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The play 'Romeo and Juliet' deals with love and hate; two very contrasting emotions.

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Introduction

The play 'Romeo and Juliet' deals with love and hate; two very contrasting emotions. Romeo states early on in the play, "...here's much to do with hate but more with love...". The play also contains many other conflicting ideas; for example between characters, language, settings and scenes. Shakespeare uses these opposing elements so the audience does not lose interest when watching the play, and to create a carefully structured unit. One of the first contrasting elements in the play is that between differing types of love. In the beginning of the play, Romeo declares his unrequited love for Rosaline. It is an infatuation rather than love. He cannot possibly have loved Rosaline, as she was soon forgotten when Romeo met Juliet. The Friar accused Romeo of 'doting not loving'. In contrast to the infatuation Romeo had for Rosaline, there is the faultless love that Romeo and Juliet shared. There love together is seen as being perfect, whereby each is prepared to die for the other: 'haply some poison yet doth hang on them, to make me die with a restorative'. Different types of love are also evident in the play. Maternal love is shown by the nurse to Juliet, "QUOTATION". The nurse has taken Juliet on as her own child and loves her dearly. ...read more.

Middle

The Lord and Lady from both houses are similar, as also are Romeo and Juliet. In my opinion Shakespeare adds these similarities to make the audience contemplate what it would be like if the two families were in harmony together: they could be good friends as they are alike in many ways. Romeo and Juliet are the two main characters throughout the play; to keep them interesting Shakespeare forms contrasts between themselves. The first moment Juliet is introduced to the audience is in Act 1 scene 3. she is presented as a young girl, when her mother and the nurse speak continuously of her age being 13 years. Her mother, Lady Capulet is speaking to Juliet about marriage. Juliet responds with "...it is an honour which I dream not of...". This shows that she tries to please her mother, that she is very naive and further more how child-like she can be, as she converses in one syllable words, with the exception of 'honour'. In Act 1 scene 1 we meet Romeo who is in mourning due to his unrequited love for Rosaline. In contrast with many plays, Romeo, as the 'hero', is not heroic or brave, but shy, withdrawn and confused. Shakespeare refuses to style his plays as stereotypical, by showing Romeo being different to normal lead characters. ...read more.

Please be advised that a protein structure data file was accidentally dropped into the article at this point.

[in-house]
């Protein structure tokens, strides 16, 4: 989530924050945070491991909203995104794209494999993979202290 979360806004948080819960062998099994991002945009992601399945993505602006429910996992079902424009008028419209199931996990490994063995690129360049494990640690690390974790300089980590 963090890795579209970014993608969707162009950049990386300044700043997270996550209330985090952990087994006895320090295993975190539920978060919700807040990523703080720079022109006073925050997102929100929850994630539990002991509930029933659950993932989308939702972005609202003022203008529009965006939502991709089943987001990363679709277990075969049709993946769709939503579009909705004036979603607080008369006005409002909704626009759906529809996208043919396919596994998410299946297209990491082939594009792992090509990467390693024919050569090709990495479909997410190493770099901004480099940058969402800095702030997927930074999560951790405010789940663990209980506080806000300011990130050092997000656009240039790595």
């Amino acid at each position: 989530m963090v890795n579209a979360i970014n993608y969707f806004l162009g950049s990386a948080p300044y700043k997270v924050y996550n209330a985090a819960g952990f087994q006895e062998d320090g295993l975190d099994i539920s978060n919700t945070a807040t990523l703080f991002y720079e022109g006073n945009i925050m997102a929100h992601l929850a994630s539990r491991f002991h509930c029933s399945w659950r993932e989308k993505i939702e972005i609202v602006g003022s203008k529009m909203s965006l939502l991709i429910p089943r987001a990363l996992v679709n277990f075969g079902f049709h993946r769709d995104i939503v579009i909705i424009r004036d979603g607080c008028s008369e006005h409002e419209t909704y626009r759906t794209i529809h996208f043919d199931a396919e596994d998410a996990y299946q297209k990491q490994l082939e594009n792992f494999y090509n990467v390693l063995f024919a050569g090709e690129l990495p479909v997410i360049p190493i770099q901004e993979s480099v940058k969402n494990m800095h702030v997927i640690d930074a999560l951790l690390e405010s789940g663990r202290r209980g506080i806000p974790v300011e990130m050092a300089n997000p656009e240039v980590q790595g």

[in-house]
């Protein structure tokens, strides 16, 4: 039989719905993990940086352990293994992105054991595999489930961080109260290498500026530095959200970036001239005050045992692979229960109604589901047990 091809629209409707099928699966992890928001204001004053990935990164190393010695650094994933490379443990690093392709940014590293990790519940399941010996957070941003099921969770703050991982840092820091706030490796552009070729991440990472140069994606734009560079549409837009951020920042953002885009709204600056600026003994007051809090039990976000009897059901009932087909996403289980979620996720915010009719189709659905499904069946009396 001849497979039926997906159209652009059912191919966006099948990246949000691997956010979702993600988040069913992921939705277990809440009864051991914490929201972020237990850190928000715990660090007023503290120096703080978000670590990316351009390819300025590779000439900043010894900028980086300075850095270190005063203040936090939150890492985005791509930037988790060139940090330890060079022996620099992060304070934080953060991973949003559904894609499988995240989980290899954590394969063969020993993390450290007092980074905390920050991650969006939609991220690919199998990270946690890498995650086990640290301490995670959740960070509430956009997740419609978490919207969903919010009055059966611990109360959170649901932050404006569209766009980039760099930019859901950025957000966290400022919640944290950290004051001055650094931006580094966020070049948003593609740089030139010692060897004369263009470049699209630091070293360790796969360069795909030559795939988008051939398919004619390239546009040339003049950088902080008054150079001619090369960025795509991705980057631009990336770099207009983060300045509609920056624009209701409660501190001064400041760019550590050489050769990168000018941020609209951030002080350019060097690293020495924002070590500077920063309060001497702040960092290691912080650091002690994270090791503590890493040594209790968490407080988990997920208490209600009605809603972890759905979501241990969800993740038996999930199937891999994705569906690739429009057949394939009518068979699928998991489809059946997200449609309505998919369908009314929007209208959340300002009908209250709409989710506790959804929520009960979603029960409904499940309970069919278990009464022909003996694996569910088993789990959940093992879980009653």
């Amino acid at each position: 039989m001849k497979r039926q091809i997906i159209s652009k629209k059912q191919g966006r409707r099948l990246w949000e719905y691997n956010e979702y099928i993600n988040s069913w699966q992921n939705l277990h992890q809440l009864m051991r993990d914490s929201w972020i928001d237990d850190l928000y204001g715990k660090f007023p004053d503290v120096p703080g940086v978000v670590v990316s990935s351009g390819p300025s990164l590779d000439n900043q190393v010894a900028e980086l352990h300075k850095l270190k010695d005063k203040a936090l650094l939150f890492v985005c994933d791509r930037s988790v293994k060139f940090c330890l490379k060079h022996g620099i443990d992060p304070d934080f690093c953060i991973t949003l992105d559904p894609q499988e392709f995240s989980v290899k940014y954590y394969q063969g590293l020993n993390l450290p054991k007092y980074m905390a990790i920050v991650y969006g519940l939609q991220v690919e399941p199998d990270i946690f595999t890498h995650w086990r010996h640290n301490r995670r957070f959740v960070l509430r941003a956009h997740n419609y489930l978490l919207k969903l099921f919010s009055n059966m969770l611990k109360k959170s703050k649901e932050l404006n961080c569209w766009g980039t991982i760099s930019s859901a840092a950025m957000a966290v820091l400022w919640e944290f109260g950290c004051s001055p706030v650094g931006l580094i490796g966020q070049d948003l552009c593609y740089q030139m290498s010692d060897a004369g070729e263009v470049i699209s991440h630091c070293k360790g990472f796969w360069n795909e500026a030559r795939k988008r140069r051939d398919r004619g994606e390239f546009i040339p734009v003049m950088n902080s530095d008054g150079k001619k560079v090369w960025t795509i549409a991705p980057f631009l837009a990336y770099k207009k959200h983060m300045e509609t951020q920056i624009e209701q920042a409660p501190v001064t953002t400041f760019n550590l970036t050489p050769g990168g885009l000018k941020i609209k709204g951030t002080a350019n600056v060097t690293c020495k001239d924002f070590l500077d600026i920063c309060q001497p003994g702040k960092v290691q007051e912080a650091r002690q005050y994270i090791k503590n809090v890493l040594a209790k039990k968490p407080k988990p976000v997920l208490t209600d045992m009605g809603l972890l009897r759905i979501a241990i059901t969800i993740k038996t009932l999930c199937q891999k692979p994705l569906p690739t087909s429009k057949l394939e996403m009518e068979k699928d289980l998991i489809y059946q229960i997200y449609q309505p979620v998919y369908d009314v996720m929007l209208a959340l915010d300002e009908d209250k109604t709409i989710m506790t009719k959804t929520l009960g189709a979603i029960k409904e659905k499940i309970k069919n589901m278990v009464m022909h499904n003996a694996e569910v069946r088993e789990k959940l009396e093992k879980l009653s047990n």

Conclusion

Day is often assumed to be happy, and night the time for evil. In 'Romeo and Juliet' this is the portrayed oppositely. All the happy scenes take place at night, for example; Old Capulet's Dance and the Balcony scene. The unhappy scenes such as the death of Mecutio and Tybalt, the banishment of Romeo, and the funeral of Romeo and Juliet, all happen during the day. The contrasts between night and day, and black and white, are used frequently in the dialogue of the play to describe things. Romeo describes Juliet's beauty flooding the darkness of the tomb with "...her beauty makes this vault a feasting presence of light...". When Romeo first sees Juliet he describes her as "...a rich jewel upon an Ethiop's ear...". This emphasis the difference between black, the Eithiop's ear, and the white of the jewel. Another example of this contrast between black and white in creating effect is "...so shows a snowy dove trooping with crows...". In conclusion there are a lot of contradictions in Shakespeare's play; 'Romeo and Juliet'. All of these contrasts are necessary to ensure the full captivation of the audience and their entertainment. The differences between Romeo and Juliet are needed to portray that their love together changed them as people as an indication of how strong their love was. Shakespeare did not follow a stereotypical play format but contradicted the view thus leaving the audience with personal thoughts and feelings. ...read more.

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